FEAST OF THE TRANSFIGURATION OF THE LORD
AUGUST 6, 2017
This is my beloved Son, with whom I am well pleased;
listen to him.
A reading from the holy Gospel according to Saint Matthew 17: 1-9
Jesus took Peter, James, and his brother, John, and led them up a high mountain by themselves. And he was transfigured before them; his face shone like the sun and his clothes became white as light. And behold, Moses and Elijah appeared to them, conversing with him.
Then Peter said to Jesus in reply, “Lord, it is good that we are here. If you wish, I will make three tents here, one for you, one for Moses, and one for Elijah.” While he was still speaking, behold, a bright cloud cast a shadow over them, then from the cloud came a voice that said, “This is my beloved Son, with whom I am well pleased; listen to him.”
When the disciples heard this, they fell prostrate and were very much afraid. But Jesus came and touched them, saying, “Rise, and do not be afraid.” And when the disciples raised their eyes, they saw no one else but Jesus alone.
As they were coming down from the mountain, Jesus charged them, “Do not tell the vision to anyone until the Son of Man has been raised from the dead.”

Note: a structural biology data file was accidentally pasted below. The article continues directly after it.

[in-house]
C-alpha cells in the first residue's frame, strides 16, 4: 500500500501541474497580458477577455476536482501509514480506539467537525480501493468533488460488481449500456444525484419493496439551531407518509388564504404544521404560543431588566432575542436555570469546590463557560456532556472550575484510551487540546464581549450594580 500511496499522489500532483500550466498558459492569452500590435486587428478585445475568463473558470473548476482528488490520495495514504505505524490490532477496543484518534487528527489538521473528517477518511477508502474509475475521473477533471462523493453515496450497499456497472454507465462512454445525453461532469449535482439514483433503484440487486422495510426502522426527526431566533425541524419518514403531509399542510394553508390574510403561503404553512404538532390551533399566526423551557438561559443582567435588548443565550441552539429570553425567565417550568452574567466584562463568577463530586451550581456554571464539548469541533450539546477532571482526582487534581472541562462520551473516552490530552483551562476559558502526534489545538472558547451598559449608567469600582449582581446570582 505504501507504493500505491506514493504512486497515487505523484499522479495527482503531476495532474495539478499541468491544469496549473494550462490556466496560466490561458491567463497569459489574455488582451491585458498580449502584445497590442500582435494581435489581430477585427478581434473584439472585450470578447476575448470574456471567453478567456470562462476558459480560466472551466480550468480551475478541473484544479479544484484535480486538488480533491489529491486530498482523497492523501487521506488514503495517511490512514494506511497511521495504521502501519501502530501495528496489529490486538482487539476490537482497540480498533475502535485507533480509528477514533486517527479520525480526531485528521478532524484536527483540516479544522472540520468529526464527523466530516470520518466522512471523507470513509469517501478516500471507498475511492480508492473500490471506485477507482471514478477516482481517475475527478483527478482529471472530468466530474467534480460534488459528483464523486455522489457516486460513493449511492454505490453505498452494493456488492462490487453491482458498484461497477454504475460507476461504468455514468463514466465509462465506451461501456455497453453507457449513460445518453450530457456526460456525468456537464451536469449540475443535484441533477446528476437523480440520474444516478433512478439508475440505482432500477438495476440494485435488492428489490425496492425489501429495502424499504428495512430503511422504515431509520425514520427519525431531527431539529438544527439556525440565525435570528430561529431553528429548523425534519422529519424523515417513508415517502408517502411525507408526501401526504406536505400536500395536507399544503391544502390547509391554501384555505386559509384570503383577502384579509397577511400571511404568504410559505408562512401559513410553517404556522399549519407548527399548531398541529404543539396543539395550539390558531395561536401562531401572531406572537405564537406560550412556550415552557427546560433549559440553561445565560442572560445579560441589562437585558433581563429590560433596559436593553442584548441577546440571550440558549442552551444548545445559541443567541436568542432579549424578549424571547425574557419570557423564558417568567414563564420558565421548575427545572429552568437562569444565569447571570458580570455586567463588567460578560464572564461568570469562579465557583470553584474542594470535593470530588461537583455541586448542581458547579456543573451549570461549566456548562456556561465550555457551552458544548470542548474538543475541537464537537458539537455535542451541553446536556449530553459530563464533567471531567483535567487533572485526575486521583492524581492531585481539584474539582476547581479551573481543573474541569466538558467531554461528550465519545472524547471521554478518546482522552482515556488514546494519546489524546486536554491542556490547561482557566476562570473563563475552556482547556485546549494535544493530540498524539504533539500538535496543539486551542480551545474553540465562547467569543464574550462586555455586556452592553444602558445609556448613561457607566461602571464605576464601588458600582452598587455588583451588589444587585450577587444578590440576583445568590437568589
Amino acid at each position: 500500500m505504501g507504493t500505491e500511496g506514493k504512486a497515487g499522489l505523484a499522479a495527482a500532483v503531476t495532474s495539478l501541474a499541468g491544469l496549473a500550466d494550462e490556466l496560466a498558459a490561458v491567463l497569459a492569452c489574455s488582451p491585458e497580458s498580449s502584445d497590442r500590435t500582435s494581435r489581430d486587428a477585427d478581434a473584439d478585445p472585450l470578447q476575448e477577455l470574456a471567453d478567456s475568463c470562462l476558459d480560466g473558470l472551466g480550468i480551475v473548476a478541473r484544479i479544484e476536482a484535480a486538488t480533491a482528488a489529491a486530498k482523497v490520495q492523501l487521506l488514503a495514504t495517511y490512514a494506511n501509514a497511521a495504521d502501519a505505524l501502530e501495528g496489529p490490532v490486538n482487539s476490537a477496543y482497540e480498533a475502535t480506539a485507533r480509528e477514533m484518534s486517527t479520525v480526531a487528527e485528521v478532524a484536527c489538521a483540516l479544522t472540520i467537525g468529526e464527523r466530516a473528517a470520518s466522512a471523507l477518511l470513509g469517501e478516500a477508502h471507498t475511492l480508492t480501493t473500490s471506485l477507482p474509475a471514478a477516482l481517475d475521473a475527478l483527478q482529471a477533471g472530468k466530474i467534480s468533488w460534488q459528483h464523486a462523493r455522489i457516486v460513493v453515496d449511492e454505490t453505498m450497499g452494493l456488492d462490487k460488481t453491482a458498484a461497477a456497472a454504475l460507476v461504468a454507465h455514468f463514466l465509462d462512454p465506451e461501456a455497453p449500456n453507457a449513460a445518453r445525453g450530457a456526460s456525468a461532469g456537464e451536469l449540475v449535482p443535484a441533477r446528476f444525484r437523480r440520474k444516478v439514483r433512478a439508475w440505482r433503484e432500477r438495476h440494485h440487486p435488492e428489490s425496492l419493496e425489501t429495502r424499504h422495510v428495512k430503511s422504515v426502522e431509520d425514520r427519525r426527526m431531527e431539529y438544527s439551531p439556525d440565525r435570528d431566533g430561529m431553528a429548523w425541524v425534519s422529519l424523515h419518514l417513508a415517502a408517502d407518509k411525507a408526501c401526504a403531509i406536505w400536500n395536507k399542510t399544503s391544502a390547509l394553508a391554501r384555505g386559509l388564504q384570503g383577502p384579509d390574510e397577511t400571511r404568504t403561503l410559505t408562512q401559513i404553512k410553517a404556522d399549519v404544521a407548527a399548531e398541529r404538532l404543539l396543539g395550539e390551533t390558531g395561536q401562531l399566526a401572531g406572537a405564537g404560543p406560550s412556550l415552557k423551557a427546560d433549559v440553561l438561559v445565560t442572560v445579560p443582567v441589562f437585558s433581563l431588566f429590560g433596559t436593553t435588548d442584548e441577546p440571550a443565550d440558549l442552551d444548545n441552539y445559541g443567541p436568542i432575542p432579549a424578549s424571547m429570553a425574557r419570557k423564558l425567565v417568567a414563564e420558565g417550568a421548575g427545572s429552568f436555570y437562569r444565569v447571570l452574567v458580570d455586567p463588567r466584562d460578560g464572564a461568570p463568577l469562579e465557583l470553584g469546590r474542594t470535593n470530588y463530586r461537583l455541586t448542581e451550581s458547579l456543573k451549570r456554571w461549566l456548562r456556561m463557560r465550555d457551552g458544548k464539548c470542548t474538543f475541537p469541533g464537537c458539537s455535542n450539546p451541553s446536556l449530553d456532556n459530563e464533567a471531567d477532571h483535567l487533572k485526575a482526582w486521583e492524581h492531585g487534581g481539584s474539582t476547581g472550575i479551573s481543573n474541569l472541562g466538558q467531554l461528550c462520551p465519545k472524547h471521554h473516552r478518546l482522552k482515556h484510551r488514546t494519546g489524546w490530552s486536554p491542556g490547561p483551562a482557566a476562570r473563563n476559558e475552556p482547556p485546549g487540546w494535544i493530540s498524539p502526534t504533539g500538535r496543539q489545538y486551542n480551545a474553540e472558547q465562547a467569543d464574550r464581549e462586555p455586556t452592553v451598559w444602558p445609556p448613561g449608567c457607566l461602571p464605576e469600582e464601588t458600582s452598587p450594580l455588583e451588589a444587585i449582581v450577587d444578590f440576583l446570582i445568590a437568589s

The Gospel of the Lord
REFLECTION by Monsignor Joseph T. Marino
On first hearing the Gospel about the Transfiguration of Jesus, most people would wonder how this event has anything to do with them. One can see that the Transfiguration is a powerful demonstration that Jesus is truly divine because the Father says: This is my beloved Son, with whom I am well pleased; listen to him. While Jesus is praying, his face shone like the sun and his clothes became white as light. In and through Jesus, the fullness of the divine Trinity is manifested; Jesus is the brilliance of God.
But, since we are not divine, we could wonder how the Transfiguration is relevant for us and our lives. And yet, the fact that all four Gospels record this event demonstrates that the Transfiguration is extremely relevant! But the question remains: if it is important to us, how does it connect to our lives?
Jesus is approaching his Passion, Death and Resurrection. Jesus is in deep prayer as he will be in the Garden of Gethsemane. In the midst of Jesus’ contemplation of his life and imminent death, the Faithful Father comes to affirm and strengthen his Son. The Son will suffer, but will never be alone; the Son will die, but He will live; the Son will sacrifice Himself, and the Father will raise Him up!
In turn, the Transfiguration is a significant moment for disciples of every age. Our master and Lord died. The Passion and Death of Jesus can shake one’s faith and hope in Jesus as God and Savior. In like fashion, a Christian’s life is filled with challenges, trials and death. A disciple struggles with decisions of choosing between the Cross of Jesus and the things of the world, as it was for Jesus. And, as the Faithful Father affirmed and strengthened His Son with the Transfiguration, so the Father strengthens us through our Transfiguration.